On May 22, the Saanich and Songhees indigenous People, whose territories host much of Greater Victoria, will ask their guests to honour the area’s most notable landmark by calling it with the same name as they do, PKOLS (p’cauls.) Settlers now call it Mount Douglas. Restoring the indigenous presence here would be a strong symbol of cultural unification or sharing.
Whether or not this might also succeed as a small step in healing the host-guest relationship will depend on the dominant community’s reaction. The current official name is an homage to Governor James Douglas, often supposed as the “Father of British Columbia.” Is it worth preserving?
On May 22, a hereditary Saanich leader will lead a procession up this landmark and actors will re-enact events from the day when the host-guest relationship began going wrong. On that day, about 161 years ago, there was a ceremony here with Douglas. As the local history has it, the need arose when a Saanich youth crossed some space newly occupied by settlers and a settler shot him. Some warriors then assembled to confront Douglas as the European guests’ representative. Douglas wrote that the Saanich people “came forward” when setters began stealing cedar trees to feed a lumber mill. These accounts are not necessarily exclusive.
As the highest point of land, tradition has this landmark as a setting for affirmations and reaffirmations of the space around that the Creator had assigned to the sovereign care of the various local People. And for other sacred occasions, like marriages or ceremonies for mutual recognitions of joint purpose. It was put to Douglas that, if settlers did not respect the Creator’s will and the law of the land, then the law demanded that they must leave or be killed. As the tradition goes, Douglas solemnly affirmed under the existing indigenous law that it was not the guests’ intention to offend the People’s sovereign authority.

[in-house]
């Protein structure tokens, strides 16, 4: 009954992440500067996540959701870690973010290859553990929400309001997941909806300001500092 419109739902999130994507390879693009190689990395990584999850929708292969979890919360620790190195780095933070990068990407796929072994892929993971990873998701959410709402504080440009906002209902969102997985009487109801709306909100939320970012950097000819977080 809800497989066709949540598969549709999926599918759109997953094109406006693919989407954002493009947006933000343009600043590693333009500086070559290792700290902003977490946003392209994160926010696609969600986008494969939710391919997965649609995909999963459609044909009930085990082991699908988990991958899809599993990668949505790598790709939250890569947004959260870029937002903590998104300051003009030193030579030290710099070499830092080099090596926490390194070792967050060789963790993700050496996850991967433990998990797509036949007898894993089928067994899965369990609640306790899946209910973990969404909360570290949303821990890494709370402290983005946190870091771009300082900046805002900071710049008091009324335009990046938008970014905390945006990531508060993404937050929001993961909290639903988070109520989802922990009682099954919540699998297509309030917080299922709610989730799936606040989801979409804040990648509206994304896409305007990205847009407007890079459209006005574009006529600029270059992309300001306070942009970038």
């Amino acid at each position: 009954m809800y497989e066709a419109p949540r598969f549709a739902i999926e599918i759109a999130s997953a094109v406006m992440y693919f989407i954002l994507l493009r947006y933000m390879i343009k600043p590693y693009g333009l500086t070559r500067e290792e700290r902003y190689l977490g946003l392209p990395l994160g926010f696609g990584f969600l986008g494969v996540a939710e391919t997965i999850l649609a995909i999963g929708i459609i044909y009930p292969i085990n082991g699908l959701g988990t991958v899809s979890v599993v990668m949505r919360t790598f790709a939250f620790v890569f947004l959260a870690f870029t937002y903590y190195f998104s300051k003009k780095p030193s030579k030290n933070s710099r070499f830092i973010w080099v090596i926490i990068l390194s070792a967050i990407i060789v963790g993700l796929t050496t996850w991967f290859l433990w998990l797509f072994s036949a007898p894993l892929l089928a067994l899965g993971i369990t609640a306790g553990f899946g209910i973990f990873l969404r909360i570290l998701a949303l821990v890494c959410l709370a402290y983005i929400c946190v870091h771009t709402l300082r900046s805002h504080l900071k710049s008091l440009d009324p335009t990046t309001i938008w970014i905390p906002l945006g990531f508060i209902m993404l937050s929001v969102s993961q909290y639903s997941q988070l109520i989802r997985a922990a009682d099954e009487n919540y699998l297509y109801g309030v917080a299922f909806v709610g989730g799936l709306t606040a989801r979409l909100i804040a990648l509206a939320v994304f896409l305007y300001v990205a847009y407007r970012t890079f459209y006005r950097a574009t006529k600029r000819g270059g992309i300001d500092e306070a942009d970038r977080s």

The People believed there had been a meeting of the minds. They believed Douglas had promised to respect their sovereign authority and to compensate people for their harms or to pay for the use of resources. In return, the People allowed the settler community to stay. While the guests were still weak compared to the host communities, Douglas commonly would seal such agreements with blankets, clothing or cash.
For his part, instead of just paying a royalty for timber, (as his account described the context,) Douglas’ notes say he “thought it advisable to purchase the whole of the Saanich Country….” One can see in this how relations between the People and their European guests then went wrong. No honourable or objective person would imagine that a meeting which began in a context of landlords demanding rent (again, on Douglas’ account) would resolve in a document where the tenant…for the same sum, mind…acquired control of a whole country and even obtained the landlord’s willingness to live as a tenant at will, subject to eviction without notice. This does not pass the test of probability. Even less so if the context actually was a meeting about settlers’ keeping the peace and respecting the law.